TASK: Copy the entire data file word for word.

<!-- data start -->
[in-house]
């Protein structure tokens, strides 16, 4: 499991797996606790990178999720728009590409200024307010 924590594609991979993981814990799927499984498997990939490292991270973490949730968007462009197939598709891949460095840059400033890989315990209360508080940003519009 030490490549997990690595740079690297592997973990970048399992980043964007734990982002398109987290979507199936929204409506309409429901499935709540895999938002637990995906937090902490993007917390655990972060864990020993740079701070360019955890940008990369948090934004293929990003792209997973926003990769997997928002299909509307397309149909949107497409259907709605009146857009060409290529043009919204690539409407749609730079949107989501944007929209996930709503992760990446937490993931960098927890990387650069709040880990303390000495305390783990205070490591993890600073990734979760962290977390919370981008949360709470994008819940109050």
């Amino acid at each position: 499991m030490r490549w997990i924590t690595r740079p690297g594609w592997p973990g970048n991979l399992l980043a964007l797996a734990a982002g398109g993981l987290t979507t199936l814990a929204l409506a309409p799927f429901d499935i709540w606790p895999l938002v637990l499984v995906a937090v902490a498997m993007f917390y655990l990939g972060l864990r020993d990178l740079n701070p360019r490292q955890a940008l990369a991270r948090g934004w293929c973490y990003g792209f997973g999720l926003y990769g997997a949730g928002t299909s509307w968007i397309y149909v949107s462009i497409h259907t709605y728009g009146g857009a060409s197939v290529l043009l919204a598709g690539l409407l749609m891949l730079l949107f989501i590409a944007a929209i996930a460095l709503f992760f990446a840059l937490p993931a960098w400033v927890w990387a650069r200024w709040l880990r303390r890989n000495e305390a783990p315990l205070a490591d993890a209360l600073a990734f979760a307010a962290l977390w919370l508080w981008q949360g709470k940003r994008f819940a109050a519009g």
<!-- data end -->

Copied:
[in-house]
């Protein structure tokens, strides 16, 4: 499991797996606790990178999720728009590409200024307010 924590594609991979993981814990799927499984498997990939490292991270973490949730968007462009197939598709891949460095840059400033890989315990209360508080940003519009 030490490549997990690595740079690297592997973990970048399992980043964007734990982002398109987290979507199936929204409506309409429901499935709540895999938002637990995906937090902490993007917390655990972060864990020993740079701070360019955890940008990369948090934004293929990003792209997973926003990769997997928002299909509307397309149909949107497409259907709605009146857009060409290529043009919204690539409407749609730079949107989501944007929209996930709503992760990446937490993931960098927890990387650069709040880990303390000495305390783990205070490591993890600073990734979760962290977390919370981008949360709470994008819940109050």
């Amino acid at each position: 499991m030490r490549w997990i924590t690595r740079p690297g594609w592997p973990g970048n991979l399992l980043a964007l797996a734990a982002g398109g993981l987290t979507t199936l814990a929204l409506a309409p799927f429901d499935i709540w606790p895999l938002v637990l499984v995906a937090v902490a498997m993007f917390y655990l990939g972060l864990r020993d990178l740079n701070p360019r490292q955890a940008l990369a991270r948090g934004w293929c973490y990003g792209f997973g999720l926003y990769g997997a949730g928002t299909s509307w968007i397309y149909v949107s462009i497409h259907t709605y728009g009146g857009a060409s197939v290529l043009l919204a598709g690539l409407l749609m891949l730079l949107f989501i590409a944007a929209i996930a460095l709503f992760f990446a840059l937490p993931a960098w400033v927890w990387a650069r200024w709040l880990r303390r890989n000495e305390a783990p315990l205070a490591d993890a209360l600073a990734f979760a307010a962290l977390w919370l508080w981008q949360g709470k940003r994008f819940a109050a519009g």